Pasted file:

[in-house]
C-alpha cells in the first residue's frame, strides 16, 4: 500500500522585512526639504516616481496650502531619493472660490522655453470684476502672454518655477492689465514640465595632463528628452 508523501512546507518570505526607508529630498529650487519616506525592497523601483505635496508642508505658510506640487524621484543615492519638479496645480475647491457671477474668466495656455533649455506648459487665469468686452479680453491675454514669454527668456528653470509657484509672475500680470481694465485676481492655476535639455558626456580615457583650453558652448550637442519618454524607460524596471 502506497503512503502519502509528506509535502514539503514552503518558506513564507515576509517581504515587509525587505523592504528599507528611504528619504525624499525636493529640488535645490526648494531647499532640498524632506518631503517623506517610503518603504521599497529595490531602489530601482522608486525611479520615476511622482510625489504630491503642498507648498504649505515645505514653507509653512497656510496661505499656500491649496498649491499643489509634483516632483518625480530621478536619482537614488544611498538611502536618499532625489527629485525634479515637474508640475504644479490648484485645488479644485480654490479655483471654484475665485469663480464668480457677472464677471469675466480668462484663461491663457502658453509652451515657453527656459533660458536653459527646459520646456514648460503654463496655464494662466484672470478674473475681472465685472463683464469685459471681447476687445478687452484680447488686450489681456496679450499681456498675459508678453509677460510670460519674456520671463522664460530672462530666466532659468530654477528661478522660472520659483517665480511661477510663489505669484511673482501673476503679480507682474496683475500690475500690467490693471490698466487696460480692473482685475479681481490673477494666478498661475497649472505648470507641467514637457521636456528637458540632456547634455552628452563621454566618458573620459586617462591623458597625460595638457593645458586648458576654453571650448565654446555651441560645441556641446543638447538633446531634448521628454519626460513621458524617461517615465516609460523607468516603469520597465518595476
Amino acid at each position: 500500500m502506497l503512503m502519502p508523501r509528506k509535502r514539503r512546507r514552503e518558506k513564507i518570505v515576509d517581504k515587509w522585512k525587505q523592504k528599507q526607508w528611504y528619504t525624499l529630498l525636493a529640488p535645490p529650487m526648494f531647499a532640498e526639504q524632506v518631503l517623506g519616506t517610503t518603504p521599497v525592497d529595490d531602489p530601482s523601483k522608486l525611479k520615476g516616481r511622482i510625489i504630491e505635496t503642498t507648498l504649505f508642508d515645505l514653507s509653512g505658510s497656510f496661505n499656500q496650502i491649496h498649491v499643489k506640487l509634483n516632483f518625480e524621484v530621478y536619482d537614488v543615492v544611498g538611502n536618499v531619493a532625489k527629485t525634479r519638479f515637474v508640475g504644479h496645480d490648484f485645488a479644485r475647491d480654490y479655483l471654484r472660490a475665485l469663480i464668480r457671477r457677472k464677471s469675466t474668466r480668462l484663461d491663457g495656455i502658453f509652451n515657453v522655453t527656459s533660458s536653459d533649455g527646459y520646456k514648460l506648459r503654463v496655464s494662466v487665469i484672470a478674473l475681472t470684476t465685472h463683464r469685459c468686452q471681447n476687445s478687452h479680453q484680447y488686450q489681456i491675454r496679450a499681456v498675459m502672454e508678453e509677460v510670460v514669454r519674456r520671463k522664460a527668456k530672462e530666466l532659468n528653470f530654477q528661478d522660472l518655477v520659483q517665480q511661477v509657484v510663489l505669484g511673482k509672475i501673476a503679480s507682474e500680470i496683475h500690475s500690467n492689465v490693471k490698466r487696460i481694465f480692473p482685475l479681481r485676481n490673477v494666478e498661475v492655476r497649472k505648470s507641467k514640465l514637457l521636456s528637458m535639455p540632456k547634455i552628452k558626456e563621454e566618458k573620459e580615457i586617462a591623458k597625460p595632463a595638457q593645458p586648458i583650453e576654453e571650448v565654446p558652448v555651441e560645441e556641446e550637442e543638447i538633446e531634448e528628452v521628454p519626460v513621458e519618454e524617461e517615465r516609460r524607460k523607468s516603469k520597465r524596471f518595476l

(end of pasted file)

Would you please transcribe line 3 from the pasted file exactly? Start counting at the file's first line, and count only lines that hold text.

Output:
Amino acid at each position: 500500500m502506497l503512503m502519502p508523501r509528506k509535502r514539503r512546507r514552503e518558506k513564507i518570505v515576509d517581504k515587509w522585512k525587505q523592504k528599507q526607508w528611504y528619504t525624499l529630498l525636493a529640488p535645490p529650487m526648494f531647499a532640498e526639504q524632506v518631503l517623506g519616506t517610503t518603504p521599497v525592497d529595490d531602489p530601482s523601483k522608486l525611479k520615476g516616481r511622482i510625489i504630491e505635496t503642498t507648498l504649505f508642508d515645505l514653507s509653512g505658510s497656510f496661505n499656500q496650502i491649496h498649491v499643489k506640487l509634483n516632483f518625480e524621484v530621478y536619482d537614488v543615492v544611498g538611502n536618499v531619493a532625489k527629485t525634479r519638479f515637474v508640475g504644479h496645480d490648484f485645488a479644485r475647491d480654490y479655483l471654484r472660490a475665485l469663480i464668480r457671477r457677472k464677471s469675466t474668466r480668462l484663461d491663457g495656455i502658453f509652451n515657453v522655453t527656459s533660458s536653459d533649455g527646459y520646456k514648460l506648459r503654463v496655464s494662466v487665469i484672470a478674473l475681472t470684476t465685472h463683464r469685459c468686452q471681447n476687445s478687452h479680453q484680447y488686450q489681456i491675454r496679450a499681456v498675459m502672454e508678453e509677460v510670460v514669454r519674456r520671463k522664460a527668456k530672462e530666466l532659468n528653470f530654477q528661478d522660472l518655477v520659483q517665480q511661477v509657484v510663489l505669484g511673482k509672475i501673476a503679480s507682474e500680470i496683475h500690475s500690467n492689465v490693471k490698466r487696460i481694465f480692473p482685475l479681481r485676481n490673477v494666478e498661475v492655476r497649472k505648470s507641467k514640465l514637457l521636456s528637458m535639455p540632456k547634455i552628452k558626456e563621454e566618458k573620459e580615457i586617462a591623458k597625460p595632463a595638457q593645458p586648458i583650453e576654453e571650448v565654446p558652448v555651441e560645441e556641446e550637442e543638447i538633446e531634448e528628452v521628454p519626460v513621458e519618454e524617461e517615465r516609460r524607460k523607468s516603469k520597465r524596471f518595476l